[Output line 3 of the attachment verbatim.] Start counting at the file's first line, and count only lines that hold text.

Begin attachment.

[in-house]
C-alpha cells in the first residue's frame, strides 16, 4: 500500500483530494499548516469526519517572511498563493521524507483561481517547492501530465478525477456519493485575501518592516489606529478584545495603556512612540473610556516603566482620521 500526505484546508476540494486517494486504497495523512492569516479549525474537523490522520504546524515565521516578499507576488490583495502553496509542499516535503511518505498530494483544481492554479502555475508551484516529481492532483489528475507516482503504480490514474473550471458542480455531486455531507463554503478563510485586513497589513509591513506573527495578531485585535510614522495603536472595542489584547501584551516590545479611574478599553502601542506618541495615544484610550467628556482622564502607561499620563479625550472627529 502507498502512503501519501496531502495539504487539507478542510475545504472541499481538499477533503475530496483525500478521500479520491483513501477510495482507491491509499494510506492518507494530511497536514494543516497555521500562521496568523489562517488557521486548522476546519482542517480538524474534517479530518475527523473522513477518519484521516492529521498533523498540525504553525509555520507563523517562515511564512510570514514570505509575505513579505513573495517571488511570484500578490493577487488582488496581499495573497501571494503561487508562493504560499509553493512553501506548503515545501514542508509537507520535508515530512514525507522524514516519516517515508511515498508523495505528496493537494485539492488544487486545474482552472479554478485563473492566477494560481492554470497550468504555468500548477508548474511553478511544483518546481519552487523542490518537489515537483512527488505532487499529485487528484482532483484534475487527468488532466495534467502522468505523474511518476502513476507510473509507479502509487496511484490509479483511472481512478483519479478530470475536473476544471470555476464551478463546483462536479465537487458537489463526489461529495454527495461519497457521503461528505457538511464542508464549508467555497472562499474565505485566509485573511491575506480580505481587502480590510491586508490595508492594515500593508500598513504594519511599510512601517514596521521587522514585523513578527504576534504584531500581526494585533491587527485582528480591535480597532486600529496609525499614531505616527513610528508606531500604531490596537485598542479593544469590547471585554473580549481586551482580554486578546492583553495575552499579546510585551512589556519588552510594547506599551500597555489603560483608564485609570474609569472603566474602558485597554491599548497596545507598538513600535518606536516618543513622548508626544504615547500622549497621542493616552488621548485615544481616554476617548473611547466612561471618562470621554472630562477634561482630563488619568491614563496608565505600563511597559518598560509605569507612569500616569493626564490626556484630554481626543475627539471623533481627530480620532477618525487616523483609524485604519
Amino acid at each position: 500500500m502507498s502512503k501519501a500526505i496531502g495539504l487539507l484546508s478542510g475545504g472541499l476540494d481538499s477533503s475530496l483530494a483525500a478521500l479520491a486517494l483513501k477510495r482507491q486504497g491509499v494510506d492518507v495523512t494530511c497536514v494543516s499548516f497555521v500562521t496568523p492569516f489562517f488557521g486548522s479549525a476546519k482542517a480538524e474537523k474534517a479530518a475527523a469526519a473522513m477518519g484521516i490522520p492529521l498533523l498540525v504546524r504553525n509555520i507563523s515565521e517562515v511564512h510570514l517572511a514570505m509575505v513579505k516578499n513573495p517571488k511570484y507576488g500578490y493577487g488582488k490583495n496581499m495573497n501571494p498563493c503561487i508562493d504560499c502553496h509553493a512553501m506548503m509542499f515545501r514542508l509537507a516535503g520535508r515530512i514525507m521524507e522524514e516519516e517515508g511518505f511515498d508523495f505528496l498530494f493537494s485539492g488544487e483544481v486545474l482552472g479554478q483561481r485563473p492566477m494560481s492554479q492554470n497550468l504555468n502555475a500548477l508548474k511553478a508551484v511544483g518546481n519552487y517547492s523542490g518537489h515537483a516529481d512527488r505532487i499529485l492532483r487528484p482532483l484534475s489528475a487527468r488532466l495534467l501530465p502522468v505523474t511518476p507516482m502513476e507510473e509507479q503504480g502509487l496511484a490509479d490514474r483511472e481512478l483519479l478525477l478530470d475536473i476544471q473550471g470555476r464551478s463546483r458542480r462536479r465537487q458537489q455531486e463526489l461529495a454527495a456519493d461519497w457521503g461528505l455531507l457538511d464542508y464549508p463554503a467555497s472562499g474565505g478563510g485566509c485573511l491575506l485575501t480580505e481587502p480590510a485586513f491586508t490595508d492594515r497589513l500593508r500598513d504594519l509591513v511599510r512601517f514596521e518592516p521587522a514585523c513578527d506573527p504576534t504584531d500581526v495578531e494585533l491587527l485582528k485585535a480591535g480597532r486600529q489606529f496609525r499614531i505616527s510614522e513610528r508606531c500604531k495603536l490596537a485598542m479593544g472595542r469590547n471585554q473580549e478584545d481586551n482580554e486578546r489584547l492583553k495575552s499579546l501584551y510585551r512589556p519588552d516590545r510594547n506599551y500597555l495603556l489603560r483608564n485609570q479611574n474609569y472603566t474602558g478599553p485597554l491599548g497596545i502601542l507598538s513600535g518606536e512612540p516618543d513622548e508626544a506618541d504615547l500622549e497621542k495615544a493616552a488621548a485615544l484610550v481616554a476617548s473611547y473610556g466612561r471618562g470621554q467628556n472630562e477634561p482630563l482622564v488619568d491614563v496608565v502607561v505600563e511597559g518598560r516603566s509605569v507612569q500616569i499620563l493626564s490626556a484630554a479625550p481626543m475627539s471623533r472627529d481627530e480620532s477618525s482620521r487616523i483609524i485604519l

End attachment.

Amino acid at each position: 500500500m502507498s502512503k501519501a500526505i496531502g495539504l487539507l484546508s478542510g475545504g472541499l476540494d481538499s477533503s475530496l483530494a483525500a478521500l479520491a486517494l483513501k477510495r482507491q486504497g491509499v494510506d492518507v495523512t494530511c497536514v494543516s499548516f497555521v500562521t496568523p492569516f489562517f488557521g486548522s479549525a476546519k482542517a480538524e474537523k474534517a479530518a475527523a469526519a473522513m477518519g484521516i490522520p492529521l498533523l498540525v504546524r504553525n509555520i507563523s515565521e517562515v511564512h510570514l517572511a514570505m509575505v513579505k516578499n513573495p517571488k511570484y507576488g500578490y493577487g488582488k490583495n496581499m495573497n501571494p498563493c503561487i508562493d504560499c502553496h509553493a512553501m506548503m509542499f515545501r514542508l509537507a516535503g520535508r515530512i514525507m521524507e522524514e516519516e517515508g511518505f511515498d508523495f505528496l498530494f493537494s485539492g488544487e483544481v486545474l482552472g479554478q483561481r485563473p492566477m494560481s492554479q492554470n497550468l504555468n502555475a500548477l508548474k511553478a508551484v511544483g518546481n519552487y517547492s523542490g518537489h515537483a516529481d512527488r505532487i499529485l492532483r487528484p482532483l484534475s489528475a487527468r488532466l495534467l501530465p502522468v505523474t511518476p507516482m502513476e507510473e509507479q503504480g502509487l496511484a490509479d490514474r483511472e481512478l483519479l478525477l478530470d475536473i476544471q473550471g470555476r464551478s463546483r458542480r462536479r465537487q458537489q455531486e463526489l461529495a454527495a456519493d461519497w457521503g461528505l455531507l457538511d464542508y464549508p463554503a467555497s472562499g474565505g478563510g485566509c485573511l491575506l485575501t480580505e481587502p480590510a485586513f491586508t490595508d492594515r497589513l500593508r500598513d504594519l509591513v511599510r512601517f514596521e518592516p521587522a514585523c513578527d506573527p504576534t504584531d500581526v495578531e494585533l491587527l485582528k485585535a480591535g480597532r486600529q489606529f496609525r499614531i505616527s510614522e513610528r508606531c500604531k495603536l490596537a485598542m479593544g472595542r469590547n471585554q473580549e478584545d481586551n482580554e486578546r489584547l492583553k495575552s499579546l501584551y510585551r512589556p519588552d516590545r510594547n506599551y500597555l495603556l489603560r483608564n485609570q479611574n474609569y472603566t474602558g478599553p485597554l491599548g497596545i502601542l507598538s513600535g518606536e512612540p516618543d513622548e508626544a506618541d504615547l500622549e497621542k495615544a493616552a488621548a485615544l484610550v481616554a476617548s473611547y473610556g466612561r471618562g470621554q467628556n472630562e477634561p482630563l482622564v488619568d491614563v496608565v502607561v505600563e511597559g518598560r516603566s509605569v507612569q500616569i499620563l493626564s490626556a484630554a479625550p481626543m475627539s471623533r472627529d481627530e480620532s477618525s482620521r487616523i483609524i485604519l